It’s no secret that we love Halloween at Postconsumers. Look how much time and energy we devote to it! We admit it – we’re kind of holiday people (though we think that the holidays shouldn’t be synonymous with consumerism).  Over the years, we’ve given out lots of tips on having a sustainable Halloween. Just this year we had content on postconsumer Halloween costumes and even some Postconsumer advice for zombies. We thought that this was a good opportunity to wrap the best of our tips into one place to help you out.

Let’s Talk About Those Costumes

Costumes are one of the easiest ways to celebrate Halloween without having to buy or waste things. We gave you some examples here and we’ve talked about it in the past here.  There are two great options for Halloween costumes that don’t involve buying a plastic super hero mask at the drug store. The first is to rent a costume from a costume shop. Not only will you have something amazing looking, but you’ll also be making sure that the costume has a life after you use it. The second, and the one we’ve talked the most about in previous content pieces, is to create a costume out of things you already have. From zombie costumes made from old clothes to an entire range of things made from cardboard boxes you have laying around. We know not everybody has the time and energy to make Halloween costumes –but there are also plenty of rental opportunities too.

If you do buy a costume, make sure to donate it to goodwill eventually so that it can get a second life out of itself later.

Let’s Talk About Those Pumpkins

The debate about real pumpkins versus plastic (or for that matter ceramic) pumpkins is almost as heated as the debate about real versus fake Christmas trees.  It is true that (if you’re responsible) you’ll use your fake pumpkin year after year after year and make up for the carbon and consumer footprint of it. But, much like with Christmas trees, we come down on the side of using real pumpkins. What we do think is important, however, is that you use all of your pumpkin. We know that one of the greatest wastes in America (and lots of other parts of the western world) is the amazing amount of food waste. Bake your pumpkin seeds for a nutritious snack and use the pumpkin flesh to bake something. Anything that we can all do to reduce food waste is a good thing.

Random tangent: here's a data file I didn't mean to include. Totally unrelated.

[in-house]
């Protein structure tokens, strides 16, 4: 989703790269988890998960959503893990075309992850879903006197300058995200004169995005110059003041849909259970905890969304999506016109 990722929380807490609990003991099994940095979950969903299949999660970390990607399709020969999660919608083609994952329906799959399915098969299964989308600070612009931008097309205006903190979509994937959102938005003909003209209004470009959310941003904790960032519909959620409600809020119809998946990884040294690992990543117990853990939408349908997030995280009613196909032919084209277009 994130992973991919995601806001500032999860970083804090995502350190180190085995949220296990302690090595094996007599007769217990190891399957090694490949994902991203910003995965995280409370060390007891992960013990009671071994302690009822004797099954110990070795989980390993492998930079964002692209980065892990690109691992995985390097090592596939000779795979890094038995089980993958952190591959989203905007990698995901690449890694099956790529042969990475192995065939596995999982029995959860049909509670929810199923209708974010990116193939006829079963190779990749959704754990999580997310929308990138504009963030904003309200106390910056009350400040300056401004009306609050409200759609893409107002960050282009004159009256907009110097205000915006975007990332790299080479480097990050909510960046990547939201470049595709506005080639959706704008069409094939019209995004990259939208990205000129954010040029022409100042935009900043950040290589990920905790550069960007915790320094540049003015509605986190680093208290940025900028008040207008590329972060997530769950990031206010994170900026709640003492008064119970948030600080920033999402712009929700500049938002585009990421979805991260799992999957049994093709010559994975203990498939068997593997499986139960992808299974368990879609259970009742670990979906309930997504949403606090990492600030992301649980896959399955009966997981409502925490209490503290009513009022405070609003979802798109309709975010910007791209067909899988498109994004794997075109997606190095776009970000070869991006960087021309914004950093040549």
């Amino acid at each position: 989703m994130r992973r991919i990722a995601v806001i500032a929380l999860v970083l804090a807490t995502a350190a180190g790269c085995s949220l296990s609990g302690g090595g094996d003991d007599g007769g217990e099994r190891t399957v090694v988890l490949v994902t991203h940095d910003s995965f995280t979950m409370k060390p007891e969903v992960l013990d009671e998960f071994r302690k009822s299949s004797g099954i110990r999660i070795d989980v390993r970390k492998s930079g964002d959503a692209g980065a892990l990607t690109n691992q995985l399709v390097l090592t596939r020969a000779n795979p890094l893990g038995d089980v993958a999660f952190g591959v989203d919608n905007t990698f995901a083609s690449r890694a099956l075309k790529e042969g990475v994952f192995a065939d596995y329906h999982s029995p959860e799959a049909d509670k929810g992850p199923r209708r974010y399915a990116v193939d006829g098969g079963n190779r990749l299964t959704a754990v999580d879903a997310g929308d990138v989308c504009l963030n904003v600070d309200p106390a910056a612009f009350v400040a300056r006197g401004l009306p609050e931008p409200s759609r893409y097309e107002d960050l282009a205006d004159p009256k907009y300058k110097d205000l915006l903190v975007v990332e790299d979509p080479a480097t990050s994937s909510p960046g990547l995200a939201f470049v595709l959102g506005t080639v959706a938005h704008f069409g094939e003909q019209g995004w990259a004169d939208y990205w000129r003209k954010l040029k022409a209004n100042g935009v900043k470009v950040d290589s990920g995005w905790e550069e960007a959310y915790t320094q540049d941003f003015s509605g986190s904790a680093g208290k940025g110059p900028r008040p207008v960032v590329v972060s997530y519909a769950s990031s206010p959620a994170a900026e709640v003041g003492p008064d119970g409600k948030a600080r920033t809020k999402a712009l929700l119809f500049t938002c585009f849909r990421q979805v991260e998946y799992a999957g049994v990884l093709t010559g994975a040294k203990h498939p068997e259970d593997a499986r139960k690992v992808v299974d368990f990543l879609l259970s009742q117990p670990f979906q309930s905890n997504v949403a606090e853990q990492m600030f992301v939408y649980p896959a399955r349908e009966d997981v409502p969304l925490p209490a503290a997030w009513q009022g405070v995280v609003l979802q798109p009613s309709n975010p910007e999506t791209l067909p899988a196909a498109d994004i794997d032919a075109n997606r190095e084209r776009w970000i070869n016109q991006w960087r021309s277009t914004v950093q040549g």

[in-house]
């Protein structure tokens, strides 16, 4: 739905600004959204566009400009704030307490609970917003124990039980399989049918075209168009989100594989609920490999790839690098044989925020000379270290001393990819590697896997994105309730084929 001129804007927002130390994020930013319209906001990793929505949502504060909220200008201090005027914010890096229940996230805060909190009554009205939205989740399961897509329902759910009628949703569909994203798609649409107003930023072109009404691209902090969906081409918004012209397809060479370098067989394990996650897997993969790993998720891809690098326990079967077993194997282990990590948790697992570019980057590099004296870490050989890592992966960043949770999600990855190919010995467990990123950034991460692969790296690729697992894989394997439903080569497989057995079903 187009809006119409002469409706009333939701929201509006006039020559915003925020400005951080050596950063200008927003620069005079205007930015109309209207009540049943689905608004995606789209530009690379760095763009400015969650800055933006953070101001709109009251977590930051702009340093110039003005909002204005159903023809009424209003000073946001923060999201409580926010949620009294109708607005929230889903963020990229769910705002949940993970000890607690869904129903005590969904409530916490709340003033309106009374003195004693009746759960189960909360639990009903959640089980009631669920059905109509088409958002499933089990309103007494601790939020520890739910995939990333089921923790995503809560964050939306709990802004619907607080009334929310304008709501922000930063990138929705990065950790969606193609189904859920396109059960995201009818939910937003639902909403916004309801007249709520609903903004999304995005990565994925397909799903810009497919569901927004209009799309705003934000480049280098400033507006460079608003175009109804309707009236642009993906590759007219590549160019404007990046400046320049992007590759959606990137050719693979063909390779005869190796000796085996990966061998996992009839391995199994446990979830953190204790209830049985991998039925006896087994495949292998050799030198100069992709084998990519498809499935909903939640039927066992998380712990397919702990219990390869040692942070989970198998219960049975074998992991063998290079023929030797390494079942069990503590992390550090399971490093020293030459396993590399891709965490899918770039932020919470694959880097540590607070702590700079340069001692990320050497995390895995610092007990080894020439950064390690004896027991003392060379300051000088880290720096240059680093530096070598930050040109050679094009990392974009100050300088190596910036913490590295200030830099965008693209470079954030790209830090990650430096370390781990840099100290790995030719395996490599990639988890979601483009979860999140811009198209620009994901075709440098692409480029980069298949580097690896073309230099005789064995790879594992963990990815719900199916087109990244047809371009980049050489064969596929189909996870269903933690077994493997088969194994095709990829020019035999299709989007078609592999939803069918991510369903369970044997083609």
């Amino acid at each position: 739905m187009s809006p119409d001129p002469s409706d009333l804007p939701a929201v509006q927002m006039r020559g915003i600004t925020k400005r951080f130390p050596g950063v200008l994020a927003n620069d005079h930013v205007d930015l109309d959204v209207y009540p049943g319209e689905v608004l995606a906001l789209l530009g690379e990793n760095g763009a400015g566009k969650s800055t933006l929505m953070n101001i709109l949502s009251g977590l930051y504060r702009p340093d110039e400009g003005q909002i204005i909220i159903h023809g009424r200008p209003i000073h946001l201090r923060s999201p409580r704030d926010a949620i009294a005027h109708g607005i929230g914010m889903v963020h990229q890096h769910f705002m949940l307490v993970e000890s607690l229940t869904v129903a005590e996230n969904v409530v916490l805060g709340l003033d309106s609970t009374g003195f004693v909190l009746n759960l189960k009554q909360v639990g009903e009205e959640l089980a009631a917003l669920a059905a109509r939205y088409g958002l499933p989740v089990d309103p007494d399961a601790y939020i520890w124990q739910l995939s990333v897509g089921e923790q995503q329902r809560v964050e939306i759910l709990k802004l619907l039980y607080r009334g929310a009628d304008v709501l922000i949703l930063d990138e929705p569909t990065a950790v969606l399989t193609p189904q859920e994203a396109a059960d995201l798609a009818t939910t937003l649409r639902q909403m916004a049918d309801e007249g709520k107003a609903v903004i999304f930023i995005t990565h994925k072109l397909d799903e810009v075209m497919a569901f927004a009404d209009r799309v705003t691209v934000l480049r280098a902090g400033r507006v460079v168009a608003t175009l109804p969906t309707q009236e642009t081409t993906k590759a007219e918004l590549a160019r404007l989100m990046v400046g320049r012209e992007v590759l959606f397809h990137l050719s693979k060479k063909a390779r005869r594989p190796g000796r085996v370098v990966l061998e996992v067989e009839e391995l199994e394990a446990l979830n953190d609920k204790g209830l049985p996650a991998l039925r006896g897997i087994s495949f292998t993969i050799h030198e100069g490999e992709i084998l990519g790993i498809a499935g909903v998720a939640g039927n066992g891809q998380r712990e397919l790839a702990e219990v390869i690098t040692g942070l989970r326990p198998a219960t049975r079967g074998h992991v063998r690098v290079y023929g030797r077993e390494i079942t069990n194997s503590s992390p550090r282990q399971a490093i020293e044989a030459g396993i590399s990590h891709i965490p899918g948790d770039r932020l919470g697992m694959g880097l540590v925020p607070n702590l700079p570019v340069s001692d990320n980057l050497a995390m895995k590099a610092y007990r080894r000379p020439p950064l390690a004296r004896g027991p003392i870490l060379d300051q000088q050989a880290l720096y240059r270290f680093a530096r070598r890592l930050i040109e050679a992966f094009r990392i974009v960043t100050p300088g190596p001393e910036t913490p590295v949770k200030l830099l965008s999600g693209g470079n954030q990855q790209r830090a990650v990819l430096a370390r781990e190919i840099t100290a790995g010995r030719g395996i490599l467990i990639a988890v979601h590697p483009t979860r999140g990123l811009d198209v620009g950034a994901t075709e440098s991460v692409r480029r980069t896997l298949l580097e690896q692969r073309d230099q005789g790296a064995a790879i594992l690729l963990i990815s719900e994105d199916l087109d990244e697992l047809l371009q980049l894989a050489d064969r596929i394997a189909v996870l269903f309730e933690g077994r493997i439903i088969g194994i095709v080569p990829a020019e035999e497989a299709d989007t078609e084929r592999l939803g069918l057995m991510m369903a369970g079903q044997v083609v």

Pro Tip: You can also use the pumpkin flesh to make a homemade facial skin mask for non-consumer bought beauty!

Let’s Talk About Those Treats

The somewhat sad reality is that in this day and age it’s a little bit hard to be a good Postconsumer if you’re giving out treats for Halloween. Parents (justifiably) often distrust anything that is homemade or isn’t individually wrapped. If you want to participate in the treat-giving culture (and we think you should), you’ll have to bite the bullet a bit. But if you’re willing to spend a little more money, you can find individually packaged candy and cookie items that rank higher on the eco-friendly scale at places like Trader Joe’s, Whole Foods and your local health and wellness store.

Let’s Talk About Your Halloween Party

Because you’re obviously having one, right? Why would you not! We have some non-Halloween related tips on eco-friendly parties here and here, but here are a few key points to keep in mind.

Make It Easy to Recycle: Sure, there’s a world somewhere where you serve homemade lemonade out of a pitcher into glasses that you later cleanse using barreled rainwater. But chances are that you’re serving beers and sodas out of bottles and cans. Make it easy for people to find the recycling containers and dump their used containers in so that you can take them to your local recycling center the next day.

Use Repurposed Decorations: This can mean a few things. If throwing a Halloween party is something that you do every year, it can mean saving your decorations from year-to-year. If not, we promise you that a trip to your local thrift or Goodwill store will yield just as many Halloween decorations as your local big box store will.

Think About Dishware and Flatware: Whether you use disposable dishware and flatware or glass dishware and flatware that you wash afterwards, there’s a pro or con when it comes to carbon footprints. If you are using disposables though (and that’s not always a bad choice), opt for paper or products made from postconsumer materials. When possible, recycle the items that can be recycled.

And About Those Halloween Candles….

Halloween is one of those holidays when we all love to create a mood by lighting a ton of candles – both inside of pumpkins and outside of them. We’re pro-candle here at Postconsumers, but take the time to educate yourself about the eco-truth about candles so that you can make better decisions regarding which ones you choose.

Did we miss a postconsumer Halloween tip that you’d like to share? Tell us about it on the social media channels below.

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